There’s also the strange but common occurrence of gifts disrupting your understanding of a relationship. When someone fails to give you a gift, what does that mean? Are they angry with you? Did they send something, but it didn’t arrive? Are they ashamed of some financial trouble? Did you forget to give them a gift at some point in the past, and is this their revenge-served-ice-cold?

Or do you have the opposite problem—someone you’re not close to sent you a wildly extravagant gift? Is that how close they think you are? Are they more well-off than you realized? Will they expect the same from you at their wedding next year?

Etiquette sucks. It is the wet, humid environment needed to grow a disgusting mold of unnecessary social anxiety across your relationships.

You don’t need this stuff

Mr. Kitty and I lived together for four years before we got married at age 27. In that way, we’re a very typical case. The average length of dating before marriage is 4.9 years, with the average age at which people get married being 27-29.

Anything that we truly needed, we had four years to get. We were not rich—not in the least. Some of the stuff we owned was low quality, or acquired secondhand, but we had it, and it worked. If anything, we were dreading getting stuff we didn’t need that we could never get rid of because it was a wedding gift.

For this reason, we ultimately decided to firmly state “No gifts, please.” We still got several, mostly from older, well-off family members who couldn’t take no for an answer. That was fine! All parties were satisfied.

But the time in our lives when we most needed gifts of basic household tools had long since passed.

What works about wedding gifts

Given these facts, I find the traditional gift-giving model really, really hard to defend.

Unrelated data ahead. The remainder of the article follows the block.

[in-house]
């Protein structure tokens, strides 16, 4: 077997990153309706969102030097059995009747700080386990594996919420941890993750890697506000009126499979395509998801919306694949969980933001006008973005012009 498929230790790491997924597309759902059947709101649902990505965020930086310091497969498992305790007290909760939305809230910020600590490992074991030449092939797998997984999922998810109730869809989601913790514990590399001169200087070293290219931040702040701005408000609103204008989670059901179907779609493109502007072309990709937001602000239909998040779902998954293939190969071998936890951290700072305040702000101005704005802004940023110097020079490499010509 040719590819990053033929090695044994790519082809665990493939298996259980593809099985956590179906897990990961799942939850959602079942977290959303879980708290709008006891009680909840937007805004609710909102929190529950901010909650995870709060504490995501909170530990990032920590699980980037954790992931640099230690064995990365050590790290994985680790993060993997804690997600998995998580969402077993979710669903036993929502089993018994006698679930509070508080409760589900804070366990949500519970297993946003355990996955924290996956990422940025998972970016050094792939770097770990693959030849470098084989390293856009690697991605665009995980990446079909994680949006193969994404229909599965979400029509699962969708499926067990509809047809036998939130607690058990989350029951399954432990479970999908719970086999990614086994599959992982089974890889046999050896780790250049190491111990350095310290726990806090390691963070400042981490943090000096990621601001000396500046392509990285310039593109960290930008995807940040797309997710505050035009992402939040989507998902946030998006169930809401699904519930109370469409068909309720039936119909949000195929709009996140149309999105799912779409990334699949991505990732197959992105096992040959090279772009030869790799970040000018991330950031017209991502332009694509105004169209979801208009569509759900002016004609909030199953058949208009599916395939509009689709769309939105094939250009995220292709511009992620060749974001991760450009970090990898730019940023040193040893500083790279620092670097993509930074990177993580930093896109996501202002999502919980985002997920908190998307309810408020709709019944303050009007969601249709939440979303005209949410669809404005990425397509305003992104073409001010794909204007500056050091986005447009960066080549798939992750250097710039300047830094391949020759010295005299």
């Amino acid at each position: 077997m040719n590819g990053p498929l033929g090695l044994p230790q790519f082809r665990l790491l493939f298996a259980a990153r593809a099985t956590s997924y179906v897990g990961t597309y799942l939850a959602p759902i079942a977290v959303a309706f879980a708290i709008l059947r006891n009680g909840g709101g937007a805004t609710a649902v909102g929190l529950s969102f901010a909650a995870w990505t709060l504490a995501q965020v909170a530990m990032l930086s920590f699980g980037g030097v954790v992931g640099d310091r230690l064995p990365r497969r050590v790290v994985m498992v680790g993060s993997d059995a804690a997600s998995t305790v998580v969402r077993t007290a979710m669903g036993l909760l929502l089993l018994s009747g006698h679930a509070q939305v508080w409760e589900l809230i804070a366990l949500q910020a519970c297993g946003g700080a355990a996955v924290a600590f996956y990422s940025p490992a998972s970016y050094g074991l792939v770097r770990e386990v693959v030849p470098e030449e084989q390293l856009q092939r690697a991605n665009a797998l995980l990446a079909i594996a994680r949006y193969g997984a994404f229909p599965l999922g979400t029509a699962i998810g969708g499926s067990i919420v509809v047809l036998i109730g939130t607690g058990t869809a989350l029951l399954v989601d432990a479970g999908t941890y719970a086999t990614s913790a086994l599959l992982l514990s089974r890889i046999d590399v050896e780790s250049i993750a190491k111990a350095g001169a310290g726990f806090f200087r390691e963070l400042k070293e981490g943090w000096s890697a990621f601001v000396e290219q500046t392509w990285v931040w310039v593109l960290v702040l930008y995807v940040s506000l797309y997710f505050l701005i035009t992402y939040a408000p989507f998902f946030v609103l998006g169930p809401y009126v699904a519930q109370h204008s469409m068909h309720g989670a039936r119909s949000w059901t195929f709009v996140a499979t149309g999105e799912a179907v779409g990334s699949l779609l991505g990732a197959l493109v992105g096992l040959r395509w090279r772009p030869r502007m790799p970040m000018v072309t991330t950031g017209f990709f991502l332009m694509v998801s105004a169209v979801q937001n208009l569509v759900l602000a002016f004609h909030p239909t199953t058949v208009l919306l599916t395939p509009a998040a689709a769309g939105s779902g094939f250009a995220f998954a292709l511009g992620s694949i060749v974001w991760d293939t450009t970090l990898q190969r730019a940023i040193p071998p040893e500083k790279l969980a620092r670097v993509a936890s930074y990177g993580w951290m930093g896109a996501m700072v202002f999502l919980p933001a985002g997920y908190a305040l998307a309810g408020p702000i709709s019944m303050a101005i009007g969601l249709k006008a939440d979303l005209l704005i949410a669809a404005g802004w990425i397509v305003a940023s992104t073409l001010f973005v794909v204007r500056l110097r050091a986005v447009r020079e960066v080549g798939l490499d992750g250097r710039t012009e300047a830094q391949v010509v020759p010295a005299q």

What I do like is the spirit of the wedding gift. I love giving gifts to people to commemorate a happy event! I’ll be the first to admit that I get a fond thrill when I use something that was gifted to me.

I also like the idea of helping young adults to set up their household. Whether the person in question is leaving for college, or entering the workforce, or taking a gap year, or jumping right into marriage, people in their late teens could almost always use the help. That’s a perfectly sensible and compassionate thing to do.

But that’s about it.

The future of wedding gifts

If I could wave a magic wand, this is how I would shift our culture.

Instead of waiting to give household gifts to couples at weddings, give them to individuals as they come of age. Coming of Age Parties are already a thing in some cultures, like quinceañeras and bar/bat mitzvahs. Everyone deserves them. (Especially the part with the Hora. The Hora is fucking lit. No one should die without their drunk relatives hoisting them aloft in a dangerously wobbly chair at least once.)

This does several helpful things. On the practical side, it gives when the need is highest. A kid graduating from high school is the one who needs plates, sheets, and a chunk of money for first/last/security deposits on an apartment. It also removes the expectation that peers will contribute, eliminating the risk that young people might go into debt to save face.

On the more ephemeral side, it also erodes sexism, heteronormativity, and the patriarchy (my second-favorite kind of erosion, after glacial). It weakens the patriarchal idea that entering into a monogamous relationship is something that needs to be rewarded and socially reinforced. It includes people who might otherwise be left out (for example, aromantic people who have no interest in a committed partnership). It dignifies the stage of young adulthood by acknowledging its challenges, which are often logistical and financial.

Best of all, it gives everyone a more equal footing from which to seek love and partnership. One of the most common reasons people stay in toxic relationships is because they don’t have the money to leave. And the single most statistically impoverished demographic in the United States is women aged 18-24. One in four fall below the poverty line.

When weddings do come around, everyone is in a better position to give, and there’s no expectation that gifts must furnish their lifestyle.